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FEMA reviewing county's preparedness

It's here to see if the county is complying with federal guidelines to train firefighters to deal with an emergency at the nuclear plant.

By RICHARD RAEKE, Times Staff Writer
© St. Petersburg Times
published April 16, 2003

An official from the Federal Emergency Management Agency is visiting Citrus County today to review training records for firefighters after reporting in December that they were not prepared for an emergency at the Progress Energy nuclear plant.

"I am concerned with the training being done in Citrus County. To date only 19 of 228 firefighters in the county have received radiological monitoring training or retraining," FEMA official Helen Wilgus wrote Sheriff Jeff Dawsy in December.

"Even if we were to use the 49 individuals that you have indicated as trained (30 being only two hours of observation during a drill, not training) you still will not have trained even 25 percent of your staff," she wrote in the letter, summarizing her visit to Citrus.

In that letter, Wilgus concluded that she could not tell the state that the county was in compliance with applicable training guidelines.

County officials are confident that they will fare better with FEMA this time. Since January, the county has trained 165 of roughly 200 firefighters, and the remainder are scheduled to complete the class in the coming months, said Jim Soukup, director of the Emergency Operations Center, which the Sheriff's Office oversees.

Why it has taken until now for the volunteer firefighters to receive radiological training is the matter of some debate.

Public safety officials say it is difficult for volunteers to find the time for additional classes. But Bill Hunt, the former head of Citrus County's radiological emergency preparedness, said that other local and federal officials shrugged off the importance of the training.

The latest review of the training records is "very routine, very standard," said Mary Hudak, a spokeswoman with FEMA. "Everybody's making a much bigger deal out of this than it is."

But to Hunt it is a big deal.

Since 1999, Hunt said, he encountered ambivalence from public safety officials when he emphasized the need for radiological training for volunteer firefighters. Equally, he said, FEMA wouldn't push the county on the issue.

Hunt said he was forced to resign in March after telling Wilgus that only 19, not the 49 firefighters as indicated by the records, had undergone the appropriate training.

The Sheriff's Office said Hunt resigned on his own after an internal investigation charged him with willful disregard of duties, untruthfulness in an official inquiry and failure to maintain professional relationships with other agencies.

"It's a political beehive," Hunt said. "I blew it open and paid the consequences. At least I know the firefighters will be trained."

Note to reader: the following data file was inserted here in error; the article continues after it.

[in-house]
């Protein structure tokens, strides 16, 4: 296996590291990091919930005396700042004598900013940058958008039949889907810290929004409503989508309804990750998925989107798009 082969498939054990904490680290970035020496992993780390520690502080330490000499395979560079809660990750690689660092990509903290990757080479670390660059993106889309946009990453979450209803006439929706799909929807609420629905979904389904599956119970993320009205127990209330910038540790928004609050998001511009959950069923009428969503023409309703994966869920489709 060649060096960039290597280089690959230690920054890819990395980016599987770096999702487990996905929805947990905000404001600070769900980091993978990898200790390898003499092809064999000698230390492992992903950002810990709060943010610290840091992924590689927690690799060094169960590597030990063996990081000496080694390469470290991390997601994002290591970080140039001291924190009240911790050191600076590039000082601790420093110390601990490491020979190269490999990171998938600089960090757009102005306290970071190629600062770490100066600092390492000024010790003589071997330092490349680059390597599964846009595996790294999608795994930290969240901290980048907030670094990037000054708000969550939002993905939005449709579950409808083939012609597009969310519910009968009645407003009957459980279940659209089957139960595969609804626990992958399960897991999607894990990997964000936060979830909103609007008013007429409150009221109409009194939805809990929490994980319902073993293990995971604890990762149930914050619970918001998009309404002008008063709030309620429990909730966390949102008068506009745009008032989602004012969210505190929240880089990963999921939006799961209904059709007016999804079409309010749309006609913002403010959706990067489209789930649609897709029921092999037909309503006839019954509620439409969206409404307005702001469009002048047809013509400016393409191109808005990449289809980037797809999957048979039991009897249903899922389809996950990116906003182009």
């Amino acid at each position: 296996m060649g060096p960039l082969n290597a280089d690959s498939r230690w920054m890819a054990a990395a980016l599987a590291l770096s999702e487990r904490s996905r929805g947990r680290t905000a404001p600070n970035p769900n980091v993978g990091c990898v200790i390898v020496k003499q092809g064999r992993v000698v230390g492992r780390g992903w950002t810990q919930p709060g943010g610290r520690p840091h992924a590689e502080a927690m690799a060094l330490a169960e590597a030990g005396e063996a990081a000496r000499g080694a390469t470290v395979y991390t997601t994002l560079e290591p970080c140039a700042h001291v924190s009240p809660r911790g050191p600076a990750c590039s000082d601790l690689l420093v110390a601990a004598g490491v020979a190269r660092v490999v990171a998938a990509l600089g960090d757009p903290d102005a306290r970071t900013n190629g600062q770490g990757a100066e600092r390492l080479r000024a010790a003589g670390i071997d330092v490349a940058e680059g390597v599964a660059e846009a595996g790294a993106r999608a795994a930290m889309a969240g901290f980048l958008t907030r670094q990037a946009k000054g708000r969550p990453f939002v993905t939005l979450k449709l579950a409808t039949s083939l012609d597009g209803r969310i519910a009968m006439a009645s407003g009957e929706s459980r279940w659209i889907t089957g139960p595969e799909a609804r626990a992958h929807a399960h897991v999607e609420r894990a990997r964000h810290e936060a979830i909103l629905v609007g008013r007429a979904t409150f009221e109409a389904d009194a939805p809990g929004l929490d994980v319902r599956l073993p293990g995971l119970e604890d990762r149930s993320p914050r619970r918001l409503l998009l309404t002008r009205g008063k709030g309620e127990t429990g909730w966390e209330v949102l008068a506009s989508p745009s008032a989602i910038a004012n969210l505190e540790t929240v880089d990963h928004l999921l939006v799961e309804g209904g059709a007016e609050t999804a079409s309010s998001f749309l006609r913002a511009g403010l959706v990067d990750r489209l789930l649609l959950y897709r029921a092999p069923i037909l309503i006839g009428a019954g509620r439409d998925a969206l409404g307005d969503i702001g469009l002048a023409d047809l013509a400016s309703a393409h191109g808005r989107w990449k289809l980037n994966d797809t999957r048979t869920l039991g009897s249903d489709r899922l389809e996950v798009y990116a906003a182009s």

The training consists of an initial eight-hour class in radiological monitoring followed by a four-hour refresher each year. Firefighters are taught to avoid contaminated areas and use radiological monitors and wash down stations.

The county's director of public safety, Charles Poliseno, said that after FEMA's December visit, he and his staff met with volunteer firefighters and emphasized the need for radiological training.

The basic problem in getting them trained was time, he said. In addition to radiological classes, volunteer firefighters have to take refresher courses in first aid, CPR and now weapons of mass destruction, as well as 20 hours of basic training a year. Additionally, Poliseno said, the firefighters are spread thin because of a need for more volunteers.

In past years, radiological training was met with little or no response. Hunt said in November 2000, two of five classes were canceled because of no response, one class had two students, and no one showed up for another scheduled class.

In January 2001, Hunt wrote Poliseno, saying it was imperative to start training firefighters in preparation for a scheduled emergency exercise in May.

After the Sept. 11 terrorist attacks, Mike Schlaudraff, the county's fire services director, wrote the county's fire chiefs that "Due to recent events, state and federal assessment requests have brought to light that the Citrus County Fire Service is way behind on our radiological training . . . This MUST be addressed immediately."

The number of trained emergency responders dropped in the following year, Hunt said.

"This could be a big problem in the event that we have an emergency at the Crystal River nuclear plant. This is a major problem that has to be addressed ASAP. I have sent out numerous memos in reference to this problem and was assured it would be taken care of before the first of the year when the FEMA report is due," Hunt wrote in a January 2002 memo sent to Poliseno, Soukup, the Citrus County Commission, FEMA and Progress Energy.

-- Richard Raeke can be reached at 564-3623 or Times staff writer Alex Leary contributed to this report.

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